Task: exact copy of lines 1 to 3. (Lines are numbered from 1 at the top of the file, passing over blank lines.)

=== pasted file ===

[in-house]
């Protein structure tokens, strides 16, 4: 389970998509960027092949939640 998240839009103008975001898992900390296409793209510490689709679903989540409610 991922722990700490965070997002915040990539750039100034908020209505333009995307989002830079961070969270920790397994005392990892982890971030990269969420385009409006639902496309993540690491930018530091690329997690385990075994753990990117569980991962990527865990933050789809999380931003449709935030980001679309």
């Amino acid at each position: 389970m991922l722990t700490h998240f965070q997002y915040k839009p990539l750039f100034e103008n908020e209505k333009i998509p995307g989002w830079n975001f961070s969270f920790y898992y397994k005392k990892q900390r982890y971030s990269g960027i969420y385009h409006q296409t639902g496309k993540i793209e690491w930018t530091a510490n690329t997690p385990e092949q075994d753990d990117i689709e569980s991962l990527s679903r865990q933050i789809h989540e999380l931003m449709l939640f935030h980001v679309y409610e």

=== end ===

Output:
[in-house]
């Protein structure tokens, strides 16, 4: 389970998509960027092949939640 998240839009103008975001898992900390296409793209510490689709679903989540409610 991922722990700490965070997002915040990539750039100034908020209505333009995307989002830079961070969270920790397994005392990892982890971030990269969420385009409006639902496309993540690491930018530091690329997690385990075994753990990117569980991962990527865990933050789809999380931003449709935030980001679309």
């Amino acid at each position: 389970m991922l722990t700490h998240f965070q997002y915040k839009p990539l750039f100034e103008n908020e209505k333009i998509p995307g989002w830079n975001f961070s969270f920790y898992y397994k005392k990892q900390r982890y971030s990269g960027i969420y385009h409006q296409t639902g496309k993540i793209e690491w930018t530091a510490n690329t997690p385990e092949q075994d753990d990117i689709e569980s991962l990527s679903r865990q933050i789809h989540e999380l931003m449709l939640f935030h980001v679309y409610e």